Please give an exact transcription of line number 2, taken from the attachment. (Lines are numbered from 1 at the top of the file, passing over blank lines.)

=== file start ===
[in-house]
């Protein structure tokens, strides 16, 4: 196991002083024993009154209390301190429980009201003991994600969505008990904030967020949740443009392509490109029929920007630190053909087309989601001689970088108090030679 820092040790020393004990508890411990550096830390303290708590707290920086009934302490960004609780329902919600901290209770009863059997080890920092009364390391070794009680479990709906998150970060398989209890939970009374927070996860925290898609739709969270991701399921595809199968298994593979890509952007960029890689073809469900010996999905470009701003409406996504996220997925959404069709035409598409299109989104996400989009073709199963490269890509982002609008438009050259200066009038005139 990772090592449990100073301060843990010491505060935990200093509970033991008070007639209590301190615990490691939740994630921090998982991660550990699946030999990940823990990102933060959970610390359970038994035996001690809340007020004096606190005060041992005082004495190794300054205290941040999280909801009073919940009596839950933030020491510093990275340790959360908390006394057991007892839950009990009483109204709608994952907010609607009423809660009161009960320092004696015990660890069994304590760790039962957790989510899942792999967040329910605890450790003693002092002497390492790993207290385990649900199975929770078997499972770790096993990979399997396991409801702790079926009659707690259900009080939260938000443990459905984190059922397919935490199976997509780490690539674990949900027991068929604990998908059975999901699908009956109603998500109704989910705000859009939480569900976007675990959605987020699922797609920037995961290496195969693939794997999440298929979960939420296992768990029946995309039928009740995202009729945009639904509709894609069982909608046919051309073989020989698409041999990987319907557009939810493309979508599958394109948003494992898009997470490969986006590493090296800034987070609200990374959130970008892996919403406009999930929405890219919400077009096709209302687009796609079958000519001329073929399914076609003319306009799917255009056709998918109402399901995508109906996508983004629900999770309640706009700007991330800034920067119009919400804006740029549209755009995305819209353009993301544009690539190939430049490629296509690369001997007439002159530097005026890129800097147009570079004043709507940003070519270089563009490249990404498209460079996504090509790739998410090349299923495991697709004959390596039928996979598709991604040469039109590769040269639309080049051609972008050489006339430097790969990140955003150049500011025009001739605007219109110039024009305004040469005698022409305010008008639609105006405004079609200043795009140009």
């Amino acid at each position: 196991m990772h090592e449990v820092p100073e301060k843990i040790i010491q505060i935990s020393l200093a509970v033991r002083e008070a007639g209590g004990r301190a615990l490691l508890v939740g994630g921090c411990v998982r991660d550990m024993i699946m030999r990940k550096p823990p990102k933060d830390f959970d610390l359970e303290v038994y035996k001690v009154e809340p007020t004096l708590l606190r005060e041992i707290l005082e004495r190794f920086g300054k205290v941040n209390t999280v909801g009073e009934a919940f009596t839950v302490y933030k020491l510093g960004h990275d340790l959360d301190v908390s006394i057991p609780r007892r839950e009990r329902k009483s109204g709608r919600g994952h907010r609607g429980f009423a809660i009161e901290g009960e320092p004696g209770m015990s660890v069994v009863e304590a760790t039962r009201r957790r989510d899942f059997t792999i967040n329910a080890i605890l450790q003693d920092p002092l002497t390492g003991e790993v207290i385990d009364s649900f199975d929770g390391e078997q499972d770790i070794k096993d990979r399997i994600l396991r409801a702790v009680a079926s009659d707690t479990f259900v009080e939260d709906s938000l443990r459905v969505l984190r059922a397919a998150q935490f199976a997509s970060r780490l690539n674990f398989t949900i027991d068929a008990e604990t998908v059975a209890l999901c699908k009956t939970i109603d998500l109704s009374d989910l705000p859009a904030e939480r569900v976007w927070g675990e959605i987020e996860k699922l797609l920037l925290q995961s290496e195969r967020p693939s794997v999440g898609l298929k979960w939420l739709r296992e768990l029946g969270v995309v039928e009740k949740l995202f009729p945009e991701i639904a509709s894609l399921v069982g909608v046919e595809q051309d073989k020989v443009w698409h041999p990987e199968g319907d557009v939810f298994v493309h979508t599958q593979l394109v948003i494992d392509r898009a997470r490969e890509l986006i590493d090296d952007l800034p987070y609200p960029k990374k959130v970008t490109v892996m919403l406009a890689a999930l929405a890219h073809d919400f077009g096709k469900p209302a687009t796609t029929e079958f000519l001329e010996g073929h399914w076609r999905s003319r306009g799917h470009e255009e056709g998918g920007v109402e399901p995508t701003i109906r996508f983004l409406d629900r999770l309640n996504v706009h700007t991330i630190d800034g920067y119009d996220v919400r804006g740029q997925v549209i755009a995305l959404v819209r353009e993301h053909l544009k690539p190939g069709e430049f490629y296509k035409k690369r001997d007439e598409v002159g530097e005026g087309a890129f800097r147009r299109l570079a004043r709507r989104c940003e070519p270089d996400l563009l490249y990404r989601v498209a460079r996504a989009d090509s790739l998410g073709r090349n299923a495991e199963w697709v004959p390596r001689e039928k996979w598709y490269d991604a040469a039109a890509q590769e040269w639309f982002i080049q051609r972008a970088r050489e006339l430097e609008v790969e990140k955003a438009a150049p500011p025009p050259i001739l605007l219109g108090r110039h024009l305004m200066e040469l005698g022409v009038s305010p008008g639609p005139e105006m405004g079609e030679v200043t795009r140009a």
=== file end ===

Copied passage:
């Protein structure tokens, strides 16, 4: 196991002083024993009154209390301190429980009201003991994600969505008990904030967020949740443009392509490109029929920007630190053909087309989601001689970088108090030679 820092040790020393004990508890411990550096830390303290708590707290920086009934302490960004609780329902919600901290209770009863059997080890920092009364390391070794009680479990709906998150970060398989209890939970009374927070996860925290898609739709969270991701399921595809199968298994593979890509952007960029890689073809469900010996999905470009701003409406996504996220997925959404069709035409598409299109989104996400989009073709199963490269890509982002609008438009050259200066009038005139 990772090592449990100073301060843990010491505060935990200093509970033991008070007639209590301190615990490691939740994630921090998982991660550990699946030999990940823990990102933060959970610390359970038994035996001690809340007020004096606190005060041992005082004495190794300054205290941040999280909801009073919940009596839950933030020491510093990275340790959360908390006394057991007892839950009990009483109204709608994952907010609607009423809660009161009960320092004696015990660890069994304590760790039962957790989510899942792999967040329910605890450790003693002092002497390492790993207290385990649900199975929770078997499972770790096993990979399997396991409801702790079926009659707690259900009080939260938000443990459905984190059922397919935490199976997509780490690539674990949900027991068929604990998908059975999901699908009956109603998500109704989910705000859009939480569900976007675990959605987020699922797609920037995961290496195969693939794997999440298929979960939420296992768990029946995309039928009740995202009729945009639904509709894609069982909608046919051309073989020989698409041999990987319907557009939810493309979508599958394109948003494992898009997470490969986006590493090296800034987070609200990374959130970008892996919403406009999930929405890219919400077009096709209302687009796609079958000519001329073929399914076609003319306009799917255009056709998918109402399901995508109906996508983004629900999770309640706009700007991330800034920067119009919400804006740029549209755009995305819209353009993301544009690539190939430049490629296509690369001997007439002159530097005026890129800097147009570079004043709507940003070519270089563009490249990404498209460079996504090509790739998410090349299923495991697709004959390596039928996979598709991604040469039109590769040269639309080049051609972008050489006339430097790969990140955003150049500011025009001739605007219109110039024009305004040469005698022409305010008008639609105006405004079609200043795009140009």